• State and national processing centres.
• Water resources.
• Military, naval, and air force bases.
• Electricity supply facilities.
• National works of art.
• Financial institutions.
• National research facilities.

The strategies that are applied to protecting critical infrastructure require a combination of planning and design, security technology, and the management of the security and technological systems.

Professional development is an essential component of professional employment as it allows the individual to maintain currency and recency in the chosen field of a career. A characteristic of professional development is that it is both ongoing and directed: that is, to maintain the confidence of the community in the knowledge and skills base of a profession, you must continue to strive to be at the leading edge of knowledge in your chosen discipline.

The foundation for the continued development of formal knowledge of security and its applications for the protection of assets in the national and international contexts will depend upon an understanding of the principles and concepts of the emerging discipline of security. The intelligence component in the structure of the discipline of security is crucial for the professional application of a new generation of conceptual principles of security for the protection of assets. The development of the knowledge base in security depends upon the advancement of security as a discipline, and the extent of interaction between academia and professional practitioners of the security industry. The knowledge base for the emerging discipline of security will be enhanced by ongoing research both in the fundamental context of theory development, and the applied context of asset protection. It is necessary for government, academia, and the commercial security industry to contribute to this knowledge base.

The recognised professional vocations in the community are characterised by certain identifiable features of distinction and functions of operation. Whether the profession is engineering, or medicine, or law essentially the characteristics are the same, with the governance and recognition of excellence in the industry being peer initiated.

Some of the characteristics of a profession that will apply to the security sector are:

• An educated work force.
• The industry has sufficient maturity and organisational infrastructure to be self-regulating.
• The industry adopts a proactive leadership position in security matters.
• Professional responsibility is extended to clients within the security sector.
• The industry is capable of a visionary perspective of its place in national planning strategies.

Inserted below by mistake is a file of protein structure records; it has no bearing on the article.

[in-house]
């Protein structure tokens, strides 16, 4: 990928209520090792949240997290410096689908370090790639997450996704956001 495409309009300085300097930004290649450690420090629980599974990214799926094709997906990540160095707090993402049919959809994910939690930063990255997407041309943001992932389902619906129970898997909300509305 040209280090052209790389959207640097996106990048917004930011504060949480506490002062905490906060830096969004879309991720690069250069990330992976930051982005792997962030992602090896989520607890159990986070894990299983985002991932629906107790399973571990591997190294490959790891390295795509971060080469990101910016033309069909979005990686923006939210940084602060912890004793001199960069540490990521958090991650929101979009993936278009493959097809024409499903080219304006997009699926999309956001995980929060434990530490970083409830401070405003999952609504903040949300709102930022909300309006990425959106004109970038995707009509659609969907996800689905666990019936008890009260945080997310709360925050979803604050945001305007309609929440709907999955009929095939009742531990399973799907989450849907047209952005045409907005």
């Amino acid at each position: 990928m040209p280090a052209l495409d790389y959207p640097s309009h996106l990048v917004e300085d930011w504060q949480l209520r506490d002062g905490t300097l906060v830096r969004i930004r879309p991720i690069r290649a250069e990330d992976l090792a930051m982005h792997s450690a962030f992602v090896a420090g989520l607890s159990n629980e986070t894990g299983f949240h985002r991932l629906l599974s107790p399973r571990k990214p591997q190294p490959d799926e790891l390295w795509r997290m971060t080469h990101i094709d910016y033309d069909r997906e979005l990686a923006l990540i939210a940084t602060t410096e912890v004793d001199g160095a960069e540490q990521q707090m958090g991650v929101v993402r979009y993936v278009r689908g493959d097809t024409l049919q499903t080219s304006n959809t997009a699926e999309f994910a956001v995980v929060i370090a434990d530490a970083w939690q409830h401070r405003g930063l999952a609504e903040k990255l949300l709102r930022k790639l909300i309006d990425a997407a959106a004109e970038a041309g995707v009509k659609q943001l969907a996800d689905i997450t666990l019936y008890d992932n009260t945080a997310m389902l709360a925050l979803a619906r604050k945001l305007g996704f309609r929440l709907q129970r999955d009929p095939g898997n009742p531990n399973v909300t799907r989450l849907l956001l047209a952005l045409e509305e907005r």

• Workers at all levels in the security industry have skilled knowledge which is continually maintained.

The skilled knowledge base for professional security personnel represents the most difficult characteristic of a profession to be achieved. However, the benefits that accrue from this outcome are ultimately paramount for the success of the protection of assets. The national and international trends of the professional security workforce to become better educated and more highly skilled is progressing and must be maintained.

Improvements in the education of the work force can produce highly beneficial outcomes that include:

• A higher quality service can be provided for the clients and consumers of the security sector.
• Training and education represent the most cost effective solution in the long term in all industries.
• Skills development provides a higher status profession.
• Transmission of knowledge within an organisation will improve with increased management and technical skills.
• The standardisation of procedures and techniques can be achieved with an industry-wide educational programme.

Organisations will benefit from improved professionalism of their security personnel, as a responsible and well-educated workforce is necessary for the security industry to achieve professional status. A major outcome of the enhancement of professionalism in the security industry is the maintaining of:

• Credibility: the community must be aware that the security industry is conducting its activities in a plausible manner.
• Integrity: the industry is controlled by principle, rather than other motivations.
• Reliability: self-regulation of the industry will benefit the community.

The relatively recent establishment of professional security management and technology courses at institutions of higher learning in countries including the United Kingdom, United States of America, Australia, and South Africa indicates the realisation of professional adequacy for the security industry.